Clothes Make the Man… (Nov, 1953)

Clothes Make the Man…

Men at a western wood-pulp mill who work around sulfuric acid protect every square inch of skin with the new acidproof suit at left. Hood, coat, boots and gloves have pink markings—the same color used to identify acid pipes—to keep the suit from being used in any other area of the Weyerhaeuser Timber plant, Everett, Wash.

Not a jockey but a radiation detective, the fellow at right will protect New York’s Con-Edison disaster crews in an atomic attack. Trained to estimate how much radiation men can take and still stay on the job restoring electric power, he’ll detect and classify hot areas. He wears white for quick identification and carries a Geiger counter, pickup probe and dust mask.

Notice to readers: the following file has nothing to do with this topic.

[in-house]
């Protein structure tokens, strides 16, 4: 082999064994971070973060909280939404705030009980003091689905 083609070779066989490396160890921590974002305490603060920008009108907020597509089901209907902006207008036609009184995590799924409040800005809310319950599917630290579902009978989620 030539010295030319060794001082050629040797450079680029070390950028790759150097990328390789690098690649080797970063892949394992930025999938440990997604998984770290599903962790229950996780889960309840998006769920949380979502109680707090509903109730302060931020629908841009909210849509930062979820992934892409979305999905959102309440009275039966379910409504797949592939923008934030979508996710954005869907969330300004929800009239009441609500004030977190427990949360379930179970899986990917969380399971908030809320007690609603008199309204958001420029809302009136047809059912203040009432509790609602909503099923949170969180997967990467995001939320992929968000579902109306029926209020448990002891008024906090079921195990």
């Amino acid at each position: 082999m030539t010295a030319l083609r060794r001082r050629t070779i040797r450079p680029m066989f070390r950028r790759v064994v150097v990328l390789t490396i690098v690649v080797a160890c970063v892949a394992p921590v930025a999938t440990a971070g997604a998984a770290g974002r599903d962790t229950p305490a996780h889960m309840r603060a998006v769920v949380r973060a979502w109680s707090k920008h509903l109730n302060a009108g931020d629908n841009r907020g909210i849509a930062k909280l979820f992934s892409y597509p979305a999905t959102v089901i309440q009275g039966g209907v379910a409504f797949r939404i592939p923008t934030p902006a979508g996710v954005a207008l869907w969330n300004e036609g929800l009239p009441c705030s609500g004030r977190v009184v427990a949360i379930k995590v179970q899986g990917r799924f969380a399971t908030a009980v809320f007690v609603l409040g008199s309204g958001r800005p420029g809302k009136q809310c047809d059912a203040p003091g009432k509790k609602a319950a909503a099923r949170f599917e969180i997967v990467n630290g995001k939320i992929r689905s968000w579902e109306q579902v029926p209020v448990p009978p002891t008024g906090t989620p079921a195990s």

A jet pilot who bails out in the outfit at left won’t be exposed to supersonic wind blasts or left without an oxygen line because he’s lost his helmet. Air ramming into him and building up pressure inside the suit escapes through a slot in his new helmet instead of blowing it off. This pressure release also keeps suit seams from ripping and creates a partial vacuum to clamp the helmet more firmly to his head. Douglas engineers designed the outfit.

Ax armored breastplate that could stop a bullet protects Lockheed workers from flying metal particles thrown off by highspeed milling and cutting machines. Made of laminated glass cloth and resin, it is 1/8-inch thick, weighs only three pounds.

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